3. Error Handling and Logging.
  4. Error Resolution and Retry.
  5. Redundancy and Failover.
  6. Monitoring and Alerting.
  7. Data Integrity Checks.

Log-Based Recovery

A journal is a series of entries. The log of each transaction is stored in some kind of stable storage, so that you can restore from there in case of failure.

When an operation is performed on the database, it is logged.

However, the log saving process must complete before any actual transactions are applied to the database.

Checkpoint

A checkpoint is a type of mechanism by which all old logs are removed from the system and stored permanently on a storage drive.

Checkpoints are like bookmarks. During transaction execution, these checkpoints are marked and when the transaction is executed, a log file is created with the steps of the transaction.

When a checkpoint is reached, the transaction is updated in the database and the entire log file up to that point is removed from the file. The log file is then updated with the new transaction step until the next checkpoint.

A checkpoint is used to declare a point where the DBMS is in a consistent state and all transactions are committed.

Deadlock

A deadlock is a condition in a database system where two or more transactions exist, with each transaction waiting for a data element locked by another transaction. A deadlock can be represented as a loop in a wait graph. This is a directed graph where vertices represent transactions and edges represent waits for data items.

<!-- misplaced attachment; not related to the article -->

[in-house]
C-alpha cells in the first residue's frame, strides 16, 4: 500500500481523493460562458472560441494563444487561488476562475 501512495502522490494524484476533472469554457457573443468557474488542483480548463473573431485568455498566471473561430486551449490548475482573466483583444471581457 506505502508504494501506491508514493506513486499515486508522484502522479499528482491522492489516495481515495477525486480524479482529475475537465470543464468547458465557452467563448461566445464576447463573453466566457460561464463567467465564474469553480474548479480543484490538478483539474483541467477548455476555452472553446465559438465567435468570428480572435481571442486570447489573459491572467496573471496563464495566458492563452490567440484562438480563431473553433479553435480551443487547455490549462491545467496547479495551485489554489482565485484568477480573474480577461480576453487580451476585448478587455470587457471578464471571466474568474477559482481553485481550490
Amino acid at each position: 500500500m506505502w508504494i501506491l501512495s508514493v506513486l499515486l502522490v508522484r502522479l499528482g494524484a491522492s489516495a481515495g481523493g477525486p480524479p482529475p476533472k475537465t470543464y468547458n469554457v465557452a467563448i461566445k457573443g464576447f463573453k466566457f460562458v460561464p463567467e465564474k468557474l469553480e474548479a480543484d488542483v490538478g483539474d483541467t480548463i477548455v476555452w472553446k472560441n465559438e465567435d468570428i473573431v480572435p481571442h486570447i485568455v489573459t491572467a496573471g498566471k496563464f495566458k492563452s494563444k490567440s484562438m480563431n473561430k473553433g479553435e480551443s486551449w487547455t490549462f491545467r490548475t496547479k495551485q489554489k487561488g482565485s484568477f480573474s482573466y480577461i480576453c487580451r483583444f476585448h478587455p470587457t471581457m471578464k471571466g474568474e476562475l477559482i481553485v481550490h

For example, in the following wait graph, transaction T1 is waiting for item X locked by T3. T3 is waiting for Y, which is blocked by T2, and T2 is waiting for Z, which is blocked by T1. This creates a wait loop and no transactions can continue running.

Concurrency Control Techniques

Concurrency Control

Concurrency control is the control procedure required to control the concurrency of operations running on a database.

However, before learning about concurrency control, you must learn about parallel execution.

Locking Techniques for Concurrency

Concurrency control is a crucial aspect of managing concurrent access to shared resources in a multi-user or multi-threaded environment. Several locking techniques are used to ensure data consistency and prevent conflicts among concurrent transactions or threads. Here are some commonly employed locking techniques for concurrency control:

  1. Binary Locks.